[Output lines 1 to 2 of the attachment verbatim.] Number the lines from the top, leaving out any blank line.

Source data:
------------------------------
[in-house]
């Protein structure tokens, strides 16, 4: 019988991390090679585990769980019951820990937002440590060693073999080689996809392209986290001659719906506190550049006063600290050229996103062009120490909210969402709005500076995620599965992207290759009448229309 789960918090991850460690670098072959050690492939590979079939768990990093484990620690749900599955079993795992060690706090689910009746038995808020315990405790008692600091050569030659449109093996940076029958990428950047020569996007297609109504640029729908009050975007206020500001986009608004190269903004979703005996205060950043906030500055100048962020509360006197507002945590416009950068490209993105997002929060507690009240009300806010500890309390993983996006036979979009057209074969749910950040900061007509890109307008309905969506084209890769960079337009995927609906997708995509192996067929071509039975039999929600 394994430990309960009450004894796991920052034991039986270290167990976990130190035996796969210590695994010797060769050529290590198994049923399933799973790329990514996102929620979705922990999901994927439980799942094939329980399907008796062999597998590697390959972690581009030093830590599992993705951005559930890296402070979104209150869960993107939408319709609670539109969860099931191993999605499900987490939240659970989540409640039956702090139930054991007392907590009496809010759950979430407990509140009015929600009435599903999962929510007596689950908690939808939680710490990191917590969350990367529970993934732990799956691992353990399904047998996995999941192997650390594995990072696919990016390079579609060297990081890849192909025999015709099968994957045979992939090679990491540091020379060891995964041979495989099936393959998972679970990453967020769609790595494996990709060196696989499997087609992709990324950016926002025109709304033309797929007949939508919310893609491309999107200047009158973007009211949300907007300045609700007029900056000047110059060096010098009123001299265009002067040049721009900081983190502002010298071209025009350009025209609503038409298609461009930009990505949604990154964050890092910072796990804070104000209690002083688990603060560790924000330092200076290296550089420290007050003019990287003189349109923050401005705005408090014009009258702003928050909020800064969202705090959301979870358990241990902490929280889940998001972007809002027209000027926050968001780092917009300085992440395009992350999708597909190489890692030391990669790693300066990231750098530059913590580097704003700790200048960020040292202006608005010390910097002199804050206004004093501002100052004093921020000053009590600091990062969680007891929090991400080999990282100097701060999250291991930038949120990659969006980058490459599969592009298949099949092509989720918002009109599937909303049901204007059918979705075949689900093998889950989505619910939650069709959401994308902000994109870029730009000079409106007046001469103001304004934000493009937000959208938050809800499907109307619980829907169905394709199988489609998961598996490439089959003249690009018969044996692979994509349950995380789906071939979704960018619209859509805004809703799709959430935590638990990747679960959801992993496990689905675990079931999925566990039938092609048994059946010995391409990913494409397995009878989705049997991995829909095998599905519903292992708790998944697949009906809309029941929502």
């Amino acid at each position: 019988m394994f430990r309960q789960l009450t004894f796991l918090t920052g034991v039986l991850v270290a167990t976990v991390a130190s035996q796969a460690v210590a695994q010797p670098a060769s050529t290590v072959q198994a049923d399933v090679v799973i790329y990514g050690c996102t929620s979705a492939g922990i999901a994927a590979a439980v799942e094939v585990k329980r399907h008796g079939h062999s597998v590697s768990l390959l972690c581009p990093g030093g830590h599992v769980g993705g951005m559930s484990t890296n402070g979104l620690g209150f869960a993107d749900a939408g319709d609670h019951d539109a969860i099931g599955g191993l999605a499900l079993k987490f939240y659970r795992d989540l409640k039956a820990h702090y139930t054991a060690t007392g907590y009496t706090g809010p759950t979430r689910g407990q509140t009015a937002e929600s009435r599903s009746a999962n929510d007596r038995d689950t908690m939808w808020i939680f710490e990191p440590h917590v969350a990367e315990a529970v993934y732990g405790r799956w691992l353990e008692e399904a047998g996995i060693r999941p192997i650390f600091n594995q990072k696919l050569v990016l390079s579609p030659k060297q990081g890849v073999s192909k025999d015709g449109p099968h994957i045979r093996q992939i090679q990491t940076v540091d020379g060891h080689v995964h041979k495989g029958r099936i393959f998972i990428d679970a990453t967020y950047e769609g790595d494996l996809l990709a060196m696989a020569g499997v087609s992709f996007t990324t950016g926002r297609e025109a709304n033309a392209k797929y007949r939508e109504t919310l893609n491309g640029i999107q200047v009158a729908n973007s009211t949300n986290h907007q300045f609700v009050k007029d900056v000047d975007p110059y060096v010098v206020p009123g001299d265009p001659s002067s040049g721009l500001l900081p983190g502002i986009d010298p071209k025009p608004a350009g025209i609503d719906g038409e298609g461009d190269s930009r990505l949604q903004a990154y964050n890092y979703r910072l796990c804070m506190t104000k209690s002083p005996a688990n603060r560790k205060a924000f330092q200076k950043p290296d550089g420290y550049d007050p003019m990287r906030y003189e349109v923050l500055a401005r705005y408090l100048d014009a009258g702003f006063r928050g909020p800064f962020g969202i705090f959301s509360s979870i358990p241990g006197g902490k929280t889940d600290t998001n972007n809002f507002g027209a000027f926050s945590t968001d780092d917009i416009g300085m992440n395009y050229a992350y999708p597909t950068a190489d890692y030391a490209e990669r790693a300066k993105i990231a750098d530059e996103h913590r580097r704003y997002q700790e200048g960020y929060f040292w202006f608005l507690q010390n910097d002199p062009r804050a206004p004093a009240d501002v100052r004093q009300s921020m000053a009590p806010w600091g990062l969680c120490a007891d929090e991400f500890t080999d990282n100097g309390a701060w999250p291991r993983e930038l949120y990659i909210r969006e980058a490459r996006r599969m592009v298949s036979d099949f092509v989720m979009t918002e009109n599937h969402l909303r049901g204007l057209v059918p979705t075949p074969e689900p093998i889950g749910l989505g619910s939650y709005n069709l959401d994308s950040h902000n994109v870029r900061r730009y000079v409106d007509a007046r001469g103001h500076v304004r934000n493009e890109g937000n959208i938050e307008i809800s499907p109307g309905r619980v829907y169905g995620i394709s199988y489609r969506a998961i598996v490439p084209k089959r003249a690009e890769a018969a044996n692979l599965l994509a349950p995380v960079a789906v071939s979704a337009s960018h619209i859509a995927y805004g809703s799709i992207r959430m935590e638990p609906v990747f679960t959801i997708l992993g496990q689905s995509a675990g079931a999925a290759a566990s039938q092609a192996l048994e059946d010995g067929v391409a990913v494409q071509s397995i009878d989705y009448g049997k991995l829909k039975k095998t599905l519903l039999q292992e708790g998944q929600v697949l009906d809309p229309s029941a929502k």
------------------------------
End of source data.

[in-house]
């Protein structure tokens, strides 16, 4: 019988991390090679585990769980019951820990937002440590060693073999080689996809392209986290001659719906506190550049006063600290050229996103062009120490909210969402709005500076995620599965992207290759009448229309 789960918090991850460690670098072959050690492939590979079939768990990093484990620690749900599955079993795992060690706090689910009746038995808020315990405790008692600091050569030659449109093996940076029958990428950047020569996007297609109504640029729908009050975007206020500001986009608004190269903004979703005996205060950043906030500055100048962020509360006197507002945590416009950068490209993105997002929060507690009240009300806010500890309390993983996006036979979009057209074969749910950040900061007509890109307008309905969506084209890769960079337009995927609906997708995509192996067929071509039975039999929600 394994430990309960009450004894796991920052034991039986270290167990976990130190035996796969210590695994010797060769050529290590198994049923399933799973790329990514996102929620979705922990999901994927439980799942094939329980399907008796062999597998590697390959972690581009030093830590599992993705951005559930890296402070979104209150869960993107939408319709609670539109969860099931191993999605499900987490939240659970989540409640039956702090139930054991007392907590009496809010759950979430407990509140009015929600009435599903999962929510007596689950908690939808939680710490990191917590969350990367529970993934732990799956691992353990399904047998996995999941192997650390594995990072696919990016390079579609060297990081890849192909025999015709099968994957045979992939090679990491540091020379060891995964041979495989099936393959998972679970990453967020769609790595494996990709060196696989499997087609992709990324950016926002025109709304033309797929007949939508919310893609491309999107200047009158973007009211949300907007300045609700007029900056000047110059060096010098009123001299265009002067040049721009900081983190502002010298071209025009350009025209609503038409298609461009930009990505949604990154964050890092910072796990804070104000209690002083688990603060560790924000330092200076290296550089420290007050003019990287003189349109923050401005705005408090014009009258702003928050909020800064969202705090959301979870358990241990902490929280889940998001972007809002027209000027926050968001780092917009300085992440395009992350999708597909190489890692030391990669790693300066990231750098530059913590580097704003700790200048960020040292202006608005010390910097002199804050206004004093501002100052004093921020000053009590600091990062969680007891929090991400080999990282100097701060999250291991930038949120990659969006980058490459599969592009298949099949092509989720918002009109599937909303049901204007059918979705075949689900093998889950989505619910939650069709959401994308902000994109870029730009000079409106007046001469103001304004934000493009937000959208938050809800499907109307619980829907169905394709199988489609998961598996490439089959003249690009018969044996692979994509349950995380789906071939979704960018619209859509805004809703799709959430935590638990990747679960959801992993496990689905675990079931999925566990039938092609048994059946010995391409990913494409397995009878989705049997991995829909095998599905519903292992708790998944697949009906809309029941929502």